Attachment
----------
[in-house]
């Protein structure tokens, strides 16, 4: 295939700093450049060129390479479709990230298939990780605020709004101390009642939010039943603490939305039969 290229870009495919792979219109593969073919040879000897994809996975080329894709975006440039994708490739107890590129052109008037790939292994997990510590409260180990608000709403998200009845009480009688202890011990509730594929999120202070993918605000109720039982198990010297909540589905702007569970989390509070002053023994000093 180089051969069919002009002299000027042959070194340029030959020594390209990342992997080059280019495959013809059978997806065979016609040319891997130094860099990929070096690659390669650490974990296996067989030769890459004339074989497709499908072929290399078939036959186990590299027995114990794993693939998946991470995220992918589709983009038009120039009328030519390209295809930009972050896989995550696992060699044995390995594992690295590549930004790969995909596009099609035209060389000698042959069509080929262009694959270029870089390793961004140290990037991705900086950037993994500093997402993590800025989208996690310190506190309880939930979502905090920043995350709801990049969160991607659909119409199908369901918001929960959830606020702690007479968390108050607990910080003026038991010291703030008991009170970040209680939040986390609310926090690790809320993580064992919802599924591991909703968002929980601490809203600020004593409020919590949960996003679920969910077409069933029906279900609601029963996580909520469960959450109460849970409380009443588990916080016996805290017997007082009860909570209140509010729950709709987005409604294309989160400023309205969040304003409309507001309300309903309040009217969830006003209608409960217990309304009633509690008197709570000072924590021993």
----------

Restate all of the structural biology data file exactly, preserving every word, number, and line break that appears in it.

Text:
[in-house]
């Protein structure tokens, strides 16, 4: 295939700093450049060129390479479709990230298939990780605020709004101390009642939010039943603490939305039969 290229870009495919792979219109593969073919040879000897994809996975080329894709975006440039994708490739107890590129052109008037790939292994997990510590409260180990608000709403998200009845009480009688202890011990509730594929999120202070993918605000109720039982198990010297909540589905702007569970989390509070002053023994000093 180089051969069919002009002299000027042959070194340029030959020594390209990342992997080059280019495959013809059978997806065979016609040319891997130094860099990929070096690659390669650490974990296996067989030769890459004339074989497709499908072929290399078939036959186990590299027995114990794993693939998946991470995220992918589709983009038009120039009328030519390209295809930009972050896989995550696992060699044995390995594992690295590549930004790969995909596009099609035209060389000698042959069509080929262009694959270029870089390793961004140290990037991705900086950037993994500093997402993590800025989208996690310190506190309880939930979502905090920043995350709801990049969160991607659909119409199908369901918001929960959830606020702690007479968390108050607990910080003026038991010291703030008991009170970040209680939040986390609310926090690790809320993580064992919802599924591991909703968002929980601490809203600020004593409020919590949960996003679920969910077409069933029906279900609601029963996580909520469960959450109460849970409380009443588990916080016996805290017997007082009860909570209140509010729950709709987005409604294309989160400023309205969040304003409309507001309300309903309040009217969830006003209608409960217990309304009633509690008197709570000072924590021993």